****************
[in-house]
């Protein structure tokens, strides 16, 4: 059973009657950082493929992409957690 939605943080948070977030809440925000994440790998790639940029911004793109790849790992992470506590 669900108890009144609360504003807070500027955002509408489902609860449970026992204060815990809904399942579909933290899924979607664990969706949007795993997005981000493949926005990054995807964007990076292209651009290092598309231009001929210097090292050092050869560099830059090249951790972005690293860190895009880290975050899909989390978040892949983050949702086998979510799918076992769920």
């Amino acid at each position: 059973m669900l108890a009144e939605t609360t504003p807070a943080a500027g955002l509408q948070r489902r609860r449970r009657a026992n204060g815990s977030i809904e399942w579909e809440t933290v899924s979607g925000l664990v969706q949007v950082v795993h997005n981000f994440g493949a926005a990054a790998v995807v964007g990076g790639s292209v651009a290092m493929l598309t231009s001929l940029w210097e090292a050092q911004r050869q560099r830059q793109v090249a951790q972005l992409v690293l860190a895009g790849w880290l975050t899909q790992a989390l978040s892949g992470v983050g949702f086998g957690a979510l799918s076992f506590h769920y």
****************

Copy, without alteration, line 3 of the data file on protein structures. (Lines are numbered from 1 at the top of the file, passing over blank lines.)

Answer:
């Amino acid at each position: 059973m669900l108890a009144e939605t609360t504003p807070a943080a500027g955002l509408q948070r489902r609860r449970r009657a026992n204060g815990s977030i809904e399942w579909e809440t933290v899924s979607g925000l664990v969706q949007v950082v795993h997005n981000f994440g493949a926005a990054a790998v995807v964007g990076g790639s292209v651009a290092m493929l598309t231009s001929l940029w210097e090292a050092q911004r050869q560099r830059q793109v090249a951790q972005l992409v690293l860190a895009g790849w880290l975050t899909q790992a989390l978040s892949g992470v983050g949702f086998g957690a979510l799918s076992f506590h769920y």